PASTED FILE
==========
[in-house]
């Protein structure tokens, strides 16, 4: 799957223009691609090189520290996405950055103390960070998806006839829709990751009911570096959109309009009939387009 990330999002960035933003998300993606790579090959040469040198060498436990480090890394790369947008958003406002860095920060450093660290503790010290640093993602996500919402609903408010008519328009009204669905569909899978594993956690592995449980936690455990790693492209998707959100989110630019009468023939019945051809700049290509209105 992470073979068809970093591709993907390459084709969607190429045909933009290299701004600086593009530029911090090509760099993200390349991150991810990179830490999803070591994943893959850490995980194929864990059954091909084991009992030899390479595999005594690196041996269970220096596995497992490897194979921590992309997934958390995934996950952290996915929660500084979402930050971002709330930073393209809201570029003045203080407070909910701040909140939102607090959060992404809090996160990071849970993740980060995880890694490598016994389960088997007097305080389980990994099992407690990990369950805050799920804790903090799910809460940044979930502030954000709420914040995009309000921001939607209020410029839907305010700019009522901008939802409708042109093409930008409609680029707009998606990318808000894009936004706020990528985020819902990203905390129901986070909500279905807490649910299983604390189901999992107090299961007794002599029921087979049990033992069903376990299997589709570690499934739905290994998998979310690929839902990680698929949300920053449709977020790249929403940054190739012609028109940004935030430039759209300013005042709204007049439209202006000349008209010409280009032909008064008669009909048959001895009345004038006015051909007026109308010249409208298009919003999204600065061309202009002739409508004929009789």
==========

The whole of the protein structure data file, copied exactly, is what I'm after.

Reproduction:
[in-house]
């Protein structure tokens, strides 16, 4: 799957223009691609090189520290996405950055103390960070998806006839829709990751009911570096959109309009009939387009 990330999002960035933003998300993606790579090959040469040198060498436990480090890394790369947008958003406002860095920060450093660290503790010290640093993602996500919402609903408010008519328009009204669905569909899978594993956690592995449980936690455990790693492209998707959100989110630019009468023939019945051809700049290509209105 992470073979068809970093591709993907390459084709969607190429045909933009290299701004600086593009530029911090090509760099993200390349991150991810990179830490999803070591994943893959850490995980194929864990059954091909084991009992030899390479595999005594690196041996269970220096596995497992490897194979921590992309997934958390995934996950952290996915929660500084979402930050971002709330930073393209809201570029003045203080407070909910701040909140939102607090959060992404809090996160990071849970993740980060995880890694490598016994389960088997007097305080389980990994099992407690990990369950805050799920804790903090799910809460940044979930502030954000709420914040995009309000921001939607209020410029839907305010700019009522901008939802409708042109093409930008409609680029707009998606990318808000894009936004706020990528985020819902990203905390129901986070909500279905807490649910299983604390189901999992107090299961007794002599029921087979049990033992069903376990299997589709570690499934739905290994998998979310690929839902990680698929949300920053449709977020790249929403940054190739012609028109940004935030430039759209300013005042709204007049439209202006000349008209010409280009032909008064008669009909048959001895009345004038006015051909007026109308010249409208298009919003999204600065061309202009002739409508004929009789």